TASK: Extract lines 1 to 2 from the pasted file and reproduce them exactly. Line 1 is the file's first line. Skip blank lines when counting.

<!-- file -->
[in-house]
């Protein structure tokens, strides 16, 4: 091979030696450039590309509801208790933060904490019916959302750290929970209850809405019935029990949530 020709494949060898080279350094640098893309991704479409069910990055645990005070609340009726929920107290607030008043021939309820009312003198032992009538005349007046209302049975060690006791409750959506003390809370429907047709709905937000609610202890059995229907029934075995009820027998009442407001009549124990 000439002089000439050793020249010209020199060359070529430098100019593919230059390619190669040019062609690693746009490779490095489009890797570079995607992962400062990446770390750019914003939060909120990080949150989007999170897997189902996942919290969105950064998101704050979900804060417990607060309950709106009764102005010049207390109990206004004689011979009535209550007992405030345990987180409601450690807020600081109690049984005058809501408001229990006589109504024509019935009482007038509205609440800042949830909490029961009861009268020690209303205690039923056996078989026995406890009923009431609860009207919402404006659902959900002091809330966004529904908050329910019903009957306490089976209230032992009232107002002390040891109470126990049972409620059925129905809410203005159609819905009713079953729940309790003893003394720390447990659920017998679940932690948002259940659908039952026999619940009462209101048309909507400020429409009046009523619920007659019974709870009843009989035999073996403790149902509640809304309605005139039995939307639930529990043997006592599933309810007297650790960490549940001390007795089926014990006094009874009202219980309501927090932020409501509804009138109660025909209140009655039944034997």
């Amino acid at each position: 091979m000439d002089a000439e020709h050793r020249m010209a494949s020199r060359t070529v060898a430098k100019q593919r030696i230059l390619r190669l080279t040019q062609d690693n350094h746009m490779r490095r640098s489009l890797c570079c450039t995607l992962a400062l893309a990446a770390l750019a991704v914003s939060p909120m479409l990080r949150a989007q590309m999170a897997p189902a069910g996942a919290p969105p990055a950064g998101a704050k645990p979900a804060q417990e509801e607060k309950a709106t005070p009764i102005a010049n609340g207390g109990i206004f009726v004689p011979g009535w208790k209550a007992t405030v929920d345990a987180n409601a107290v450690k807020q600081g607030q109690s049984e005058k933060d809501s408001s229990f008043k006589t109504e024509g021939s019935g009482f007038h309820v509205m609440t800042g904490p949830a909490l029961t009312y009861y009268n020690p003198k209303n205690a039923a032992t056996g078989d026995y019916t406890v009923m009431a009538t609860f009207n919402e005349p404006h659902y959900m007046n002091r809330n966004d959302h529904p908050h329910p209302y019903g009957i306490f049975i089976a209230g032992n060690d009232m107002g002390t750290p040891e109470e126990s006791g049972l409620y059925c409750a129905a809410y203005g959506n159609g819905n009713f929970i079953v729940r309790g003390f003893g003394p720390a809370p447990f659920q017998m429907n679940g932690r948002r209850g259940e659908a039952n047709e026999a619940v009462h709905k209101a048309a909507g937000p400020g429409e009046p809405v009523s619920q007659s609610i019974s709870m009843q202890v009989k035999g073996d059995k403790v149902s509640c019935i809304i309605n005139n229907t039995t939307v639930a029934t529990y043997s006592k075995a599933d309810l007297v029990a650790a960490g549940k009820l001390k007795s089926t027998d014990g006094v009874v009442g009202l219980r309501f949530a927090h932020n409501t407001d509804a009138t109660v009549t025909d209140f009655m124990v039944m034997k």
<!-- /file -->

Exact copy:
[in-house]
């Protein structure tokens, strides 16, 4: 091979030696450039590309509801208790933060904490019916959302750290929970209850809405019935029990949530 020709494949060898080279350094640098893309991704479409069910990055645990005070609340009726929920107290607030008043021939309820009312003198032992009538005349007046209302049975060690006791409750959506003390809370429907047709709905937000609610202890059995229907029934075995009820027998009442407001009549124990 000439002089000439050793020249010209020199060359070529430098100019593919230059390619190669040019062609690693746009490779490095489009890797570079995607992962400062990446770390750019914003939060909120990080949150989007999170897997189902996942919290969105950064998101704050979900804060417990607060309950709106009764102005010049207390109990206004004689011979009535209550007992405030345990987180409601450690807020600081109690049984005058809501408001229990006589109504024509019935009482007038509205609440800042949830909490029961009861009268020690209303205690039923056996078989026995406890009923009431609860009207919402404006659902959900002091809330966004529904908050329910019903009957306490089976209230032992009232107002002390040891109470126990049972409620059925129905809410203005159609819905009713079953729940309790003893003394720390447990659920017998679940932690948002259940659908039952026999619940009462209101048309909507400020429409009046009523619920007659019974709870009843009989035999073996403790149902509640809304309605005139039995939307639930529990043997006592599933309810007297650790960490549940001390007795089926014990006094009874009202219980309501927090932020409501509804009138109660025909209140009655039944034997």